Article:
We don't just cover the North Bay. We live here.
Did You Know? In the first 10 days of the North Bay fire, nearly 1.5 million people used their mobile devices to visit our sites.
Already a subscriber?
Wow! You read a lot!
Reading enhances confidence, empathy, decision-making, and overall life satisfaction. Keep it up! Subscribe.
Already a subscriber?
Oops, you're out of free articles.
Until next month, you can always look over someone's shoulder at the coffee shop.
Already a subscriber?
We don't just cover the North Bay. We live here.
Did You Know? In the first 10 days of the North Bay fire, we posted 390 stories about the fire. And they were shared nearly 137,000 times.
Already a subscriber?
Supporting the community that supports us.
Obviously you value quality local journalism. Thank you.
Already a subscriber?
Oops, you're out of free articles.
We miss you already! (Subscriptions start at just 99 cents.)
Already a subscriber?

The Gypsy Café

Where: 162 North Main St., Sebastopol

When: Dinner Fridays from 5:30 to 9 p.m. Breakfast and lunch Wednesdays through Mondays from 8:30 a.m. to 2:30 p.m. Closed Tuesdays.

Reservations: Call 861-3825

Price range: Moderate to expensive, with entrees from $16 to $25

Website: http://gypsy-cafe.com

Wine list:

Ambiance: **

Service: **

Food: **

Overall: **

Extraordinary ****
Very good ***
Good **
Not very good *
Terrible No stars

The erstwhile Pine Cone restaurant was a Sebastopol institution for many years, serving old-fashioned breakfasts and lunches in a Main Street storefront that looked straight out of the 1940s. Its sign still hangs outside, but the restaurant is now the Gypsy Café, all spruced up and looking pretty inside.

A back room has been added. The building’s brick wall has been exposed, and the lunch counter is gone. You can see Chef Martin Maigaard at his work in the galley-sized kitchen.

He calls the Gypsy’s fare “modern comfort food,” which he serves for breakfast and lunch only Wednesdays through Mondays. Friday is dinner night from 5:30 to 9 p.m. Although it’s only once a week, it’s a very popular dinner, so it’s a good idea to make reservations.

The dinner menu is comprised of five small plates, three salads, and six entrées, plus four side dishes priced a la carte and two desserts. This updated comfort food carries on with the kind of traditional dishes that characterized the Pine Cone, but with a 21st-century sensibility. Yes, there’s pork and beans on the menu, but it’s braised pork and Rancho Gordo heirloom beans. And instead of spaghetti, there’s vegetarian basil pesto linguini with julienned vegetables, spinach, and garlic bread.

Our table started the evening with a small plate of Southern Barbecue Tiger Shrimp ($11 **). The five plump shrimp carried the good flavor of Cajun spices and swam in a broth made with Scrimshaw pilsner and butter. Toasted sourdough bread was there to soak up the broth. The shrimp were cooked too hard, though. They’d curled up into tight and chewy fists instead of the more relaxed C shape they have when cooked more gently.

Another small plate is called Rollatini ($9 **). “Rollatini” is an American word invented to sound Italian, while in Italy, the dish is called “involtini.” Slices of eggplant are dusted with flour, smeared with goat cheese and pesto, then rolled up and baked. When done, they are set on a pool of marinara sauce and sprinkled with toasted pine nuts. Involtini are usually made with ricotta, but the goat cheese is a soft and tasty change.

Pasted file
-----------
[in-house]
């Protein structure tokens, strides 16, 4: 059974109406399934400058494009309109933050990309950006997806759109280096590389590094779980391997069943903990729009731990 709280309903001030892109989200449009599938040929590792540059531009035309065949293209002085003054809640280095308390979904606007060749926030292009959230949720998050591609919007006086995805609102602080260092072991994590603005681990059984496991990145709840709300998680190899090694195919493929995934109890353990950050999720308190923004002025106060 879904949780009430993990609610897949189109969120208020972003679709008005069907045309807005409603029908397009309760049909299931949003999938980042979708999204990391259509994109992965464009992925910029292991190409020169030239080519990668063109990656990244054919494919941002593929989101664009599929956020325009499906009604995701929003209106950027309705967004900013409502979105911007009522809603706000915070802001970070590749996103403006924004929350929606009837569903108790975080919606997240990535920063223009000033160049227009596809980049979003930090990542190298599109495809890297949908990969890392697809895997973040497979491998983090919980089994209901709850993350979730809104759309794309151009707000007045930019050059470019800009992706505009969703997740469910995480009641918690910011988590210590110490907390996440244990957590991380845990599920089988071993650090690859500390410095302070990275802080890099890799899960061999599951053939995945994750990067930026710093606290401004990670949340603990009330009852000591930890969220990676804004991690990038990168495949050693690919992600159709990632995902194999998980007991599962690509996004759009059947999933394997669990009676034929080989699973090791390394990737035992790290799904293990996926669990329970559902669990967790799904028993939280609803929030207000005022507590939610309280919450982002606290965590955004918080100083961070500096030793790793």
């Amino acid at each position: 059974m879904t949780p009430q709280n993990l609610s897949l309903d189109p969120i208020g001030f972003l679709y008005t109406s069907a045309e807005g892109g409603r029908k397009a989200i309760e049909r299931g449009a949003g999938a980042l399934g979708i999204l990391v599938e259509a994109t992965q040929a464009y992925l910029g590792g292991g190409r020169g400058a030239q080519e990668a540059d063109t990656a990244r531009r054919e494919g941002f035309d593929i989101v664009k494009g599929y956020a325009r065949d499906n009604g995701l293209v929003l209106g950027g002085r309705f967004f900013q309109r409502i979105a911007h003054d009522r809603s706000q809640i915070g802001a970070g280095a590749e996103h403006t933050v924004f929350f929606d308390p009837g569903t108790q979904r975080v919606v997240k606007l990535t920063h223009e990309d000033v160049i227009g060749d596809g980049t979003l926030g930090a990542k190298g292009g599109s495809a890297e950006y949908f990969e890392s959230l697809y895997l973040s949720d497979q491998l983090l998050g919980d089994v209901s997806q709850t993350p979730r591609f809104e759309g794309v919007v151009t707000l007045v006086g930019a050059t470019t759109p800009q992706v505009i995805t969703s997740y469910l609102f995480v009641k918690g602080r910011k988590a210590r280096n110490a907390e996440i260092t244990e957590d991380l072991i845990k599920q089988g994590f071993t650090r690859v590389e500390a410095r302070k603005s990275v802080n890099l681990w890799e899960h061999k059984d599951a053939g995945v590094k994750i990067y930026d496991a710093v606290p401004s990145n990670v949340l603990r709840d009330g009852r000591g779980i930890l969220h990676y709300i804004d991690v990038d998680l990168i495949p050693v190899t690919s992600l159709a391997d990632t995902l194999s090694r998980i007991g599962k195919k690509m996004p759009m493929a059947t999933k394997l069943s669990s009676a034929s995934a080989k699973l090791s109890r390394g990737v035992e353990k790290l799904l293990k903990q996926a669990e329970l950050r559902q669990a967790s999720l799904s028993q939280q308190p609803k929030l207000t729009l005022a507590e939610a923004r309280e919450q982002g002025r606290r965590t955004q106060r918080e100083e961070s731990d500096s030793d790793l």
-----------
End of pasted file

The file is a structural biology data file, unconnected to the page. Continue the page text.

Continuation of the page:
Meatballs are easy to wreck — just overwork the ground meat and they will be tough and dense. But the Gypsy’s Turkey Meatballs ($9 ***) are darn near perfect. They are tender and luscious, and paired with sliced crimini mushrooms, a light brothy turkey gravy, shreds of Parmigiano-Reggiano cheese, and flecks of Italian parsley. You get four of them and they will not be enough, they’re that good.

The wine list offers an Argentine Malbec and a Spanish cava, plus three wines each from two premium producers in the Dry Creek Valley: Truett Hurst winery and Seaton Family Winery. All wines are under $10 a glass. Five local craft beers on tap cost $4.50 a pint.

Two Pulled Pork Sliders ($10 **) are served on a house-made biscuit with a spoonful of indifferent cole slaw. The menu notes that the sliders are “St. Louis style barbePHcue,” which could refer to the grilled pork shoulder or the very sweet and sticky tomato-based barbecue sauce, of which there was too little to make much of a flavor difference.

The menu promised candied walnuts, but the Roasted Beet Salad ($7 **) contained just plain walnut halves. The whole salad, actually, was humdrum. Young spinach leaves were soaked in an oily sherry vinaigrette, the beets were tender but not cooked long enough for their sugars to caramelize. But to the salad’s credit, there were lumps of fresh-tasting goat cheese.

Pot Roast ($18 **½) is the essence of comfort food. The red-wine-braised chunk of chuck from which this version was made was more stringy than falling apart tender, but very flavorful. The dish was elevated by a delicious creamy parmesan polenta and garlic braised kale.

Pan Seared Salmon ($25 **½) had several virtues. First, it was locally caught so it was snapping fresh. It came with mashed potatoes and summer squash, and the dish was dotted with capers for a very Scandinavian approach to this delectable fish.

For dessert, Crème Brulee Bread Pudding ($7 *) was neither crème brulee nor bread pudding, but an unremarkable dish of bread soaked in a sweet crème anglaise and berry sauce.

To sum up: The Gypsy Café serves good, up-to-date comfort food.

Jeff Cox writes a weekly restaurant review for the Sonoma Living section. He can be reached at jeffcox@sonic.net.

Show Comment